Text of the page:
Harper out to end his wait for a gold medal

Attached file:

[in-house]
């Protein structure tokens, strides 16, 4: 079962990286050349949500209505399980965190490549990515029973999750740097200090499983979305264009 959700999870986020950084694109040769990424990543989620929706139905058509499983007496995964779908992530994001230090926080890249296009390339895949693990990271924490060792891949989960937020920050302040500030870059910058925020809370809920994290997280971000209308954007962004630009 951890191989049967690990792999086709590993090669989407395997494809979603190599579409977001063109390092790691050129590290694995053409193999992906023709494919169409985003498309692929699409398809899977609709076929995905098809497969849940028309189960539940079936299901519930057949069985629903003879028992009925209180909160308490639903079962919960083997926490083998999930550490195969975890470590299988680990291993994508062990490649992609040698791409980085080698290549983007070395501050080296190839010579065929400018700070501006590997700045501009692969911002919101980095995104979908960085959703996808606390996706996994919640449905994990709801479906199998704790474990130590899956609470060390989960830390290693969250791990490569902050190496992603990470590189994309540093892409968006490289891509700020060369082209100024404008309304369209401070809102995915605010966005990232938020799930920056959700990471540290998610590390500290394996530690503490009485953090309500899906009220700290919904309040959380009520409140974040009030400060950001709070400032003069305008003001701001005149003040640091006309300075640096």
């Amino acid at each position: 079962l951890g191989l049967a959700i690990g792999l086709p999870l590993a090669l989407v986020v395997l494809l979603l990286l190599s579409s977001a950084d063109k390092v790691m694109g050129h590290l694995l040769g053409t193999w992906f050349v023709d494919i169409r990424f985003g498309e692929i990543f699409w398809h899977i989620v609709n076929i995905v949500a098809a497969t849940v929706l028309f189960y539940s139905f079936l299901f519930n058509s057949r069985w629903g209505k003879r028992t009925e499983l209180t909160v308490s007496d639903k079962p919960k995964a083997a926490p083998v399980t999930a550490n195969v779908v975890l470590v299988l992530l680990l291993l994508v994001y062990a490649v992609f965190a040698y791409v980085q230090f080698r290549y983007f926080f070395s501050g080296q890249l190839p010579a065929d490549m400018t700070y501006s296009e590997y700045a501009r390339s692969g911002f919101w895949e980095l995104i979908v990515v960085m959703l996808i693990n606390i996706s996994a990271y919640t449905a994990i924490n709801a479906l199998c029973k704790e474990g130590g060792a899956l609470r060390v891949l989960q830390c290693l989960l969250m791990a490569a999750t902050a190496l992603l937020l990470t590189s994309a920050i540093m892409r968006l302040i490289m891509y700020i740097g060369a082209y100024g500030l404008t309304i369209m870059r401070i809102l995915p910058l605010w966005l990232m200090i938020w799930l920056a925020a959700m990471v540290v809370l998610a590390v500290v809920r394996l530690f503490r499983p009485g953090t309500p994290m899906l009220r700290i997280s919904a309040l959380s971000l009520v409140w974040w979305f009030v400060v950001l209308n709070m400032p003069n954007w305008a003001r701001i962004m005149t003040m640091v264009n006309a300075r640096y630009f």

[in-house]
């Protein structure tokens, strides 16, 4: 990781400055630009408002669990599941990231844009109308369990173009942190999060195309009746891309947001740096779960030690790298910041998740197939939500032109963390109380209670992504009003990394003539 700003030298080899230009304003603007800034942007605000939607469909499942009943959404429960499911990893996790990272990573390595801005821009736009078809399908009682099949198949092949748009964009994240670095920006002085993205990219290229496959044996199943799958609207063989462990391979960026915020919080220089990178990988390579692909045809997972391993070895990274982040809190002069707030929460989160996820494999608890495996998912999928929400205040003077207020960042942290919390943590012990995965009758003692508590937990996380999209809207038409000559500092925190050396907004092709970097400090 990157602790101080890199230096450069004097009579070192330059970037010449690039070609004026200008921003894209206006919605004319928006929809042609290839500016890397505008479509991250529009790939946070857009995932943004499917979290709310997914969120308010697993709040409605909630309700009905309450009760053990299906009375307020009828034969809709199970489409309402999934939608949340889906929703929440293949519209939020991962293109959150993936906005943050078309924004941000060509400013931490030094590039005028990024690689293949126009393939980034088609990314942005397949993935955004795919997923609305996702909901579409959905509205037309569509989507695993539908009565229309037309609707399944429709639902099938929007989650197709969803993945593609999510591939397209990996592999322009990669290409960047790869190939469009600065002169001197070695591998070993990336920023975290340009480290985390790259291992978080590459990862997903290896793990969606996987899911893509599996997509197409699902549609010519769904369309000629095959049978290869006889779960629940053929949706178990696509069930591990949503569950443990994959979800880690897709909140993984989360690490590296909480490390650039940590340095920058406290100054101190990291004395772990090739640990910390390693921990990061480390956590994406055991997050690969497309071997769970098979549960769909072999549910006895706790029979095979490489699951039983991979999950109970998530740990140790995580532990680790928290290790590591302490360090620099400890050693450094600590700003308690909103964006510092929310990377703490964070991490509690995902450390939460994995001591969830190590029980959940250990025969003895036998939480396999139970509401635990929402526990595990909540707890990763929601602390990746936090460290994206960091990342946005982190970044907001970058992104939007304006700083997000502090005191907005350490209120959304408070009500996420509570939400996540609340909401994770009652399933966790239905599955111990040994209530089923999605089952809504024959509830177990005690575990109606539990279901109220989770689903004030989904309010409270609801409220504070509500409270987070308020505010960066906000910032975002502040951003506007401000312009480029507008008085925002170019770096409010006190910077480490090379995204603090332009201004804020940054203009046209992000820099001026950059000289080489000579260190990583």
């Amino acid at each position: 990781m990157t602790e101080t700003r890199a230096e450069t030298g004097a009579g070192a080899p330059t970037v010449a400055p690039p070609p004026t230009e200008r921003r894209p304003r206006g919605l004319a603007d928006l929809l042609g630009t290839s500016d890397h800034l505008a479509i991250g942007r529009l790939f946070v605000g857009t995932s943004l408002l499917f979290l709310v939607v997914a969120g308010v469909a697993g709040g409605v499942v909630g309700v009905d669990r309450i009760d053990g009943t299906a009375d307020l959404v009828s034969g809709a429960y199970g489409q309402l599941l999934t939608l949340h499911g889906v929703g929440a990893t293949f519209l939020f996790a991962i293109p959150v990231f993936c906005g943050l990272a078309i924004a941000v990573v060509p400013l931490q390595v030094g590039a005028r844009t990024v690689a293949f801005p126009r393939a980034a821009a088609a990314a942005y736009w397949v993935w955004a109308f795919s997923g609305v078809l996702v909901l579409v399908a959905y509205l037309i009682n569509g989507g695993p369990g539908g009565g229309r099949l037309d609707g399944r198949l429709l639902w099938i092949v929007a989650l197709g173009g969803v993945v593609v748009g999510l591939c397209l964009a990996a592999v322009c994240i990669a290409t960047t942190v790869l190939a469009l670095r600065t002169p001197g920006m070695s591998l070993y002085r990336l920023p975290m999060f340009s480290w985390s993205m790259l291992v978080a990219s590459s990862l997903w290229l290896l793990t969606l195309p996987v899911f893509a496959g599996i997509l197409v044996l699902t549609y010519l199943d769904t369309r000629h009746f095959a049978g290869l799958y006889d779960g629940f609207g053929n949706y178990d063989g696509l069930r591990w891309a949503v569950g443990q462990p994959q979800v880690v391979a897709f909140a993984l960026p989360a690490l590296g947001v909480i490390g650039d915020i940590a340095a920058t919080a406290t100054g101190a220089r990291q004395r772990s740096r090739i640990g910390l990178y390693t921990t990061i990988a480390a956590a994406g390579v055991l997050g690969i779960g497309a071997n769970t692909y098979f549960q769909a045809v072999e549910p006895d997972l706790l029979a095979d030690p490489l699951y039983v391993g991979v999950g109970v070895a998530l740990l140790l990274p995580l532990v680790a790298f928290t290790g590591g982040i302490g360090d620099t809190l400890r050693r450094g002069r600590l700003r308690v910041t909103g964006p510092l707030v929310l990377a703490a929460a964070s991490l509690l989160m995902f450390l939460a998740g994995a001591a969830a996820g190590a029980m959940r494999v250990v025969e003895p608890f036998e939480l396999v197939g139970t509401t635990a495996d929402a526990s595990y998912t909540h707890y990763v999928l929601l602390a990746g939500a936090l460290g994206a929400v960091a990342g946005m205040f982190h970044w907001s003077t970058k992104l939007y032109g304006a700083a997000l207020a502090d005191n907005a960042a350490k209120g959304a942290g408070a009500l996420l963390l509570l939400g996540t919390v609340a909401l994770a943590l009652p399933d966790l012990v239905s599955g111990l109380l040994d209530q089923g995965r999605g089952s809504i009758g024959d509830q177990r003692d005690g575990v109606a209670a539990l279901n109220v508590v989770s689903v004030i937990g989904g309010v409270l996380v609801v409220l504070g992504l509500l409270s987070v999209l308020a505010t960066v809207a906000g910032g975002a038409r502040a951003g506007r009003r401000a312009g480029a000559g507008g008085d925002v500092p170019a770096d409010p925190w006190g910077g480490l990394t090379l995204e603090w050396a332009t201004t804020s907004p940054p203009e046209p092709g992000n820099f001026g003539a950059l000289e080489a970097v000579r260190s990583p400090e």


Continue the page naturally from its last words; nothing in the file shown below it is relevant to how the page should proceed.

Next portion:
STEVE HARPER is hoping to double his medal collection in the next six days by adding a Championship winners' award to the FA County Youth Cup memento he picked up in 1993. While Newcastle United were claiming the Division One trophy 17 years ago their last piece of silverware unless you count the muchmaligned Intertoto Cup an 18-year-old Harper was representing Durham in the final of English football's premier amateur youth competition. The Easington-born goalkeeper helped his side to a 4-0 win over Liverpool Schools, but more than a decade-and-ahalf on, he is still waiting for a second taste of success. His career at St James' Park has seen him play in an FA Cup final and grace many of the leading stadia both at home and abroad, but a place on the victory rostrum has eluded him. Until now. If Newcastle win at Reading this evening, they will need just one point from their final three matches to guarantee the Championship title. And Harper will finally have a second winners' medal to accompany the relic from his youth. I haven't won anything since that County final when I was 18, said the shot-stopper. That's half my life ago, but it's still my only winners' medal. I played five County Cup finals in senior school, lost them all. Then I finally won it with Durham in 1993. I've done some good things since, but obviously getting to the Cup final and having a runners-up medal doesn't look quite as good as a Championship winners' medal. Needing four points realistically three to win the league, it feels close, and winning it would be special. People are saying about how great it would be to lift the trophy in front of a full St James' Park against Ipswich, but we've got two tough away games before that to earn the right to be presented with it at home. With the Ipswich game on April 24 representing Newcastle's only remaining home fixture, the target for this week's away games at Reading and Plymouth is to ensure that the Championship trophy is presented in front of a packed St James' Park. This month's promotion party against Sheffield United became a somewhat muted affair when Newcastle's place in the Premier League was confirmed before kick off, and with an open-topped bus parade having been ruled out, the club's players are determined to ensure the Ipswich match becomes a fitting endof- season celebration. Last week's decision not to repeat 1993's parade around the city has been criticised in some quarters, but Harper feels it is right to retain a sense of perspective about everything that has happened this season. I think open-topped buses are saved for winning Premier Leagues and cup competitions, he said. I'd love to think we'd be on an opentopped bus winning a cup competition before I leave here, but winning the Championship is something we set out to achieve and if we can do that, it's great. The last game of the season will be special anyway. Celebrating firstly promotion, and hopefully a title, with 52,000 packed in to St James'. The players can show their appreciation to the fans, and vice-versa. That'll be special enough. A refusal to over-indulge on triumphalism reflects a desire not to get too carried away by a promotion that many supporters would have viewed as a minimum requirement at the start of the campaign. Newcastle boast by far the biggest wage bill in the Championship, and retained a core of seasoned internationals in the wake of last season's relegation, but Harper feels it would be wrong to belittle the extent of the club's achievements in the last nine months. Other teams have entered the Football League in a similarly strong position to the Magpies, only to disappear without trace. I think there's an expectation on teams who come down from the Premier League to bounce straight back up, and being Newcastle and an established top-flight club for so long, people said relegation was just a reality check, said Harper. People can say we were expected to go up, but this is a very, very tough league. We've had massive expectations every home game and played 23 cup finals away from home. Sometimes you hear people knocking the Championship, but there are some very good players in this league. It's tough, especially away from home. Even if clubs don't normally have full houses, they've had full houses against us.
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